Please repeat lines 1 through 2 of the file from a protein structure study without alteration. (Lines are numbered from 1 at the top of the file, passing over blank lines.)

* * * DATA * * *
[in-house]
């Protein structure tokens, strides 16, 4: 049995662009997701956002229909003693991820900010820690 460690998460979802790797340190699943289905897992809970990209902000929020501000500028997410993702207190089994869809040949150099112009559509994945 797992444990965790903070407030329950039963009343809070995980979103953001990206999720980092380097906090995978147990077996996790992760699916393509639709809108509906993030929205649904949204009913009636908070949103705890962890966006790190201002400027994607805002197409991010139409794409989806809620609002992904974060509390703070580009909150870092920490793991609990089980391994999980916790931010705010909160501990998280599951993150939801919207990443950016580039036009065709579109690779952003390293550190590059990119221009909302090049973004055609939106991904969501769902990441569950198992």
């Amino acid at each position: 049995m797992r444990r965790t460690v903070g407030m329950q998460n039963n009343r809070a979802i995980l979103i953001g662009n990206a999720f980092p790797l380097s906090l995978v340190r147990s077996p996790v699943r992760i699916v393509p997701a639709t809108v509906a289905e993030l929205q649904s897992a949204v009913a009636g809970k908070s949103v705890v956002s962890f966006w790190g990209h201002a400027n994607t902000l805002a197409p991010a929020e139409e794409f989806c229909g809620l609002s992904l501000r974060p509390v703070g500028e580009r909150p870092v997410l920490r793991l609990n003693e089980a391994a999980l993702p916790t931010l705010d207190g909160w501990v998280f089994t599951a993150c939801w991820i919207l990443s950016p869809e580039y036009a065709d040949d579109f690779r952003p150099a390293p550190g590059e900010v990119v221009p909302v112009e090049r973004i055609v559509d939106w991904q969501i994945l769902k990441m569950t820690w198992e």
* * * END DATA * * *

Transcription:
[in-house]
């Protein structure tokens, strides 16, 4: 049995662009997701956002229909003693991820900010820690 460690998460979802790797340190699943289905897992809970990209902000929020501000500028997410993702207190089994869809040949150099112009559509994945 797992444990965790903070407030329950039963009343809070995980979103953001990206999720980092380097906090995978147990077996996790992760699916393509639709809108509906993030929205649904949204009913009636908070949103705890962890966006790190201002400027994607805002197409991010139409794409989806809620609002992904974060509390703070580009909150870092920490793991609990089980391994999980916790931010705010909160501990998280599951993150939801919207990443950016580039036009065709579109690779952003390293550190590059990119221009909302090049973004055609939106991904969501769902990441569950198992």